Wednesday, 28 September 2016
Thank you for a good turn out on the first week of class. I was very impressed with everyone's work.
As I mentioned in class, working with decent tools will always enable pleasing results with a piece of work but it is not as important as the act of drawing it's self. The mark you leave on the paper.
Anyone can draw. Pick up a pen, pencil or crayone, and drag it along a piece of paper and you will have drawn a line or a swirl, or a mark of some kind. Drawing is all about the line you leave on paper. What the brain sees and how it is transfered to paper, or any surface. It is a form of communication. When you first learn to write, your hand writing may look scruffy, possibly wabbly, maybe some of the characters are the wrong way around. As you practice, you learn how to communicated better through writing and your writing will look more confident, with strighter lines and possibly bold sweeps, or it may look elegant and pretty. Learning to communicate through drawing is very similar. Your first drawings may display a lack of confidence, which is natural for most beginners, and may also look child like.It's ok, these are your first steps into a journey of discovery. For you, this is uncharted territory. But don't be afraid. Step boldly forward.
One of the main things I witness holding an individual back in their development is fear. The fear of making a mistake. The fear of producing a bad drawing. Well, NEWS FLASH! We all produce bad drawings. I still do for sure. Many professionals produce bad drawings during there daily output of work. They just don't post them online, they probably go in the bin. There is nothing wrong with producing a bad drawing. Learn from it if you can. I suggest that you keep your bad drawings while you are learning to draw. You can look back on them and be able to chart your progress. Being able to see your development is important. It will give you confidence to see the improvements you make and help you push forward and create even better work.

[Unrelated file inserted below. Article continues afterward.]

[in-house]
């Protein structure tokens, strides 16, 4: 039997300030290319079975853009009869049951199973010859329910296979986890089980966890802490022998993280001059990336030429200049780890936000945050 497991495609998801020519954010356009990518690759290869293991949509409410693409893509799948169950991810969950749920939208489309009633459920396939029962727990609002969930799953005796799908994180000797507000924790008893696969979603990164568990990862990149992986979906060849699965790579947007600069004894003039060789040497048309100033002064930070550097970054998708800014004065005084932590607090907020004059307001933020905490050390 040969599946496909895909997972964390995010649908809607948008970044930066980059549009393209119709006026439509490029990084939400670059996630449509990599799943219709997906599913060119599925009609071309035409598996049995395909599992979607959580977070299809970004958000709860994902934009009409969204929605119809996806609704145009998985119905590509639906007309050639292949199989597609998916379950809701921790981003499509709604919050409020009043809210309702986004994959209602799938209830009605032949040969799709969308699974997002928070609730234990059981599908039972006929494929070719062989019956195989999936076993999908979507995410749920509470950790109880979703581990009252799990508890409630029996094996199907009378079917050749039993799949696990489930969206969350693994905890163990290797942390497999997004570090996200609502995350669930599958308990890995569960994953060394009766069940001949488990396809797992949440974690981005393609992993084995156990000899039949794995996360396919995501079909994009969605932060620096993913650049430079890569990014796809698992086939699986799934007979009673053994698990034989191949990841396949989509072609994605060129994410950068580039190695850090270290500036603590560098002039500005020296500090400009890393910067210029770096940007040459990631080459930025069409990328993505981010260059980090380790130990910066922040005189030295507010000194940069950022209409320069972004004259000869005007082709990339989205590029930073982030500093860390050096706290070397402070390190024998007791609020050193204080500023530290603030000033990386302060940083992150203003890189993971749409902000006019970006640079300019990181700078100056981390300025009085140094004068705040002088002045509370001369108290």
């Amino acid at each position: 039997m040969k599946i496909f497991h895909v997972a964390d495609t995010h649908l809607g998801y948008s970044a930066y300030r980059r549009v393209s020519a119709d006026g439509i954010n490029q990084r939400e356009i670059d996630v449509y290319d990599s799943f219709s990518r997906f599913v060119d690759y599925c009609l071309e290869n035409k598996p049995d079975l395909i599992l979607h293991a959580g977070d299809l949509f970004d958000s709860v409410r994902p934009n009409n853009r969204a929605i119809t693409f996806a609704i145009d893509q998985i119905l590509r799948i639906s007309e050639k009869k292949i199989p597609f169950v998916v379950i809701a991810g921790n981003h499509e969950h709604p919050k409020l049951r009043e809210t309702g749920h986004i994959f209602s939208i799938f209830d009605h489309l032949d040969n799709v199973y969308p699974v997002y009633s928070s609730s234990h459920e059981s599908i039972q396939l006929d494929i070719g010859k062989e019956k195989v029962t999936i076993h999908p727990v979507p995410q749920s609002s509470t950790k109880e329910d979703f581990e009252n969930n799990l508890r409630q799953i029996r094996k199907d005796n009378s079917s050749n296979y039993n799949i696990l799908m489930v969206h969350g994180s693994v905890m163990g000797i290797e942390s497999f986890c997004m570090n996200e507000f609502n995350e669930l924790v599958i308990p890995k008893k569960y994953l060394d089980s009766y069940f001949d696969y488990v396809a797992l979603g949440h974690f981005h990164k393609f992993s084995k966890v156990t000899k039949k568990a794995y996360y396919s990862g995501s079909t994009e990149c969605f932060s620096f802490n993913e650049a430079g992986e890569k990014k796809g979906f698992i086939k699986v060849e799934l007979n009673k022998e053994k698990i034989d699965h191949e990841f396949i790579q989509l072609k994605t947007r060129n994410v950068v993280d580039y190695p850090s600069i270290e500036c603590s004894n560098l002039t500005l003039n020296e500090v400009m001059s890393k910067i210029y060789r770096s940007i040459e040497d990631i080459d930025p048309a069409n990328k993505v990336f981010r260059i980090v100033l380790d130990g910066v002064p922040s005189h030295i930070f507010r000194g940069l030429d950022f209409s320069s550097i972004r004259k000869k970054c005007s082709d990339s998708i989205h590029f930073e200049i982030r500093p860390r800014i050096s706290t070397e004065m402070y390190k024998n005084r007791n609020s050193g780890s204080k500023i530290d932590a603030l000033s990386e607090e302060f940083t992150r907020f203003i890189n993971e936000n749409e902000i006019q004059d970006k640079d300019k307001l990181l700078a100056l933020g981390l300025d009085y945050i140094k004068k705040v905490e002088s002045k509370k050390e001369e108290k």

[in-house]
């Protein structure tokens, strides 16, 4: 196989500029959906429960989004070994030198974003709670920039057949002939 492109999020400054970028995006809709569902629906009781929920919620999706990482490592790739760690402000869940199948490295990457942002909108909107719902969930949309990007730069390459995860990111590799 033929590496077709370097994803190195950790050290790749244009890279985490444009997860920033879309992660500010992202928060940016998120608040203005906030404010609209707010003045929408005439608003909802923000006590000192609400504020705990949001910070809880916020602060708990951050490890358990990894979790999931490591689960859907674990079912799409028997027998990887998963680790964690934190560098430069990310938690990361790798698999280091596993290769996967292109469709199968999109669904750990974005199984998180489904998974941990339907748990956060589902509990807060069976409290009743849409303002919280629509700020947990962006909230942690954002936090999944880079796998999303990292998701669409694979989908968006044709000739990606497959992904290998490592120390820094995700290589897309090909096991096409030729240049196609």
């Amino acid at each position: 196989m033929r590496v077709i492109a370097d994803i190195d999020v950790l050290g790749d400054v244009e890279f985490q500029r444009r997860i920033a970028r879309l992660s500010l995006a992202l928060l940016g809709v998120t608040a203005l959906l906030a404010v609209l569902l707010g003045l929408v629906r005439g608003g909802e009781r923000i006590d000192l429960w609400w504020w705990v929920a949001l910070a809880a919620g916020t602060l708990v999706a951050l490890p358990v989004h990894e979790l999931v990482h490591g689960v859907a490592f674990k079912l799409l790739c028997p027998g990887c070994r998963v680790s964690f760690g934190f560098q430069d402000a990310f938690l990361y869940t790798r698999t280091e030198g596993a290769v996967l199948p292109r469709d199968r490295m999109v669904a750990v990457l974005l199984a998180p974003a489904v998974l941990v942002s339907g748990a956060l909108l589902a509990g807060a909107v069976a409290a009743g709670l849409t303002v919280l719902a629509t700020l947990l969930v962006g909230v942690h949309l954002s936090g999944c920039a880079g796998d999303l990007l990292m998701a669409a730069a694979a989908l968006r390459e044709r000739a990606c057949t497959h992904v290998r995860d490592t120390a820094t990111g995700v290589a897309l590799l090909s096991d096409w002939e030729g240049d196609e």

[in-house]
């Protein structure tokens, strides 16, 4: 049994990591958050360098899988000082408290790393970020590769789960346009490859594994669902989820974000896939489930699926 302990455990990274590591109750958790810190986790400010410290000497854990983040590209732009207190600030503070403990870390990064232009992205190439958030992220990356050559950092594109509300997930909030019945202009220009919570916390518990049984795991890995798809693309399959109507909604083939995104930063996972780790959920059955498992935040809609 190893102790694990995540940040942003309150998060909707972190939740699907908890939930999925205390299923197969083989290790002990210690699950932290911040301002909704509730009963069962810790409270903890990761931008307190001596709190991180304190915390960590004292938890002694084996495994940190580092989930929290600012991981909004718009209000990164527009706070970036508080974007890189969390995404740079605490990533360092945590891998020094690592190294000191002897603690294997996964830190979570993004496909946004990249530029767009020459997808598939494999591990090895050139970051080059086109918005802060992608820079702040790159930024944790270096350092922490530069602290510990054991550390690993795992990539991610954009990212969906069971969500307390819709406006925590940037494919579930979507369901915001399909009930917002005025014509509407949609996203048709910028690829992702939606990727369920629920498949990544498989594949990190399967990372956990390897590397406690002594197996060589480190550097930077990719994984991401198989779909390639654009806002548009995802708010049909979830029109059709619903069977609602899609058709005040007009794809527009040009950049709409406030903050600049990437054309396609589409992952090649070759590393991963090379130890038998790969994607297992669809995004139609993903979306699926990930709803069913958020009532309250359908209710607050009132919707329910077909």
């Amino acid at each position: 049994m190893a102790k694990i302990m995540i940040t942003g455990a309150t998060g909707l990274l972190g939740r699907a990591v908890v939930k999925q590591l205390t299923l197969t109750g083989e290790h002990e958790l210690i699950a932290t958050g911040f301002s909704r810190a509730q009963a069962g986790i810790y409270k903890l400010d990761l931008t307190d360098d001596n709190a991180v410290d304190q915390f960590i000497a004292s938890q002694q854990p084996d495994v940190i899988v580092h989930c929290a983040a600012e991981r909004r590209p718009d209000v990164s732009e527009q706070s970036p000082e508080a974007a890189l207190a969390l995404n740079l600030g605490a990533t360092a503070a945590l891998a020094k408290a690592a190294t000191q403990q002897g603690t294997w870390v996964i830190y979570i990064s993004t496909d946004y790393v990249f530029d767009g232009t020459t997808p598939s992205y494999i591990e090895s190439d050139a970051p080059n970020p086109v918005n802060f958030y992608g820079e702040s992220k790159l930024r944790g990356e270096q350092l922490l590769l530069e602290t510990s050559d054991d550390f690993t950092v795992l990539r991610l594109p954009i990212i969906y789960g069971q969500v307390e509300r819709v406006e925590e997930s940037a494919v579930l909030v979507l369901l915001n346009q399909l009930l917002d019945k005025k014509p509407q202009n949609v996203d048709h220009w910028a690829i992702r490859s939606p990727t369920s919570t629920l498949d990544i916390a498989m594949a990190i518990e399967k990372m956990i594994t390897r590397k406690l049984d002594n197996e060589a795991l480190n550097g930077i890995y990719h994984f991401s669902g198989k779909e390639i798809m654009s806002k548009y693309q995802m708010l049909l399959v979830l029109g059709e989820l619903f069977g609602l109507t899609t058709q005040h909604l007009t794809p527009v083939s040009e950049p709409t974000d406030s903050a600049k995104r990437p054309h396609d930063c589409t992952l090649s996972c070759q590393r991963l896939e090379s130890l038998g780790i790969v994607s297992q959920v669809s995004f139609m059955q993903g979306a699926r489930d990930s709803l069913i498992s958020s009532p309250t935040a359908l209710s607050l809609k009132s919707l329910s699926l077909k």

Practice, practice, practice. This is what every pro will tell you if you ask them how to be a better artist. And basically, that's all it comes down to. Well, that and a love of drawing. If you are not enjoying drawing , it may hinder your progress and development. Maybe drawing isn't for you. It doesn't meant you can't draw, it may be that it simply doesn't float you boat. If you are enjoying the process of creating a drawing and getting something from it, whatever that may be, then the chances are you will make good progress.
The important thing with creating a piece of art is to have fun doing so. If you enjoy doing something, you are more likely to repeat the process.
Of course , there will be times when you feel frustrated at not progreesing as fast as you hoped, or that you feel stuck in a rut, but that's ok too. everyone goes through this. Even professionals. Just work through it . You will come out the otherside a better artist.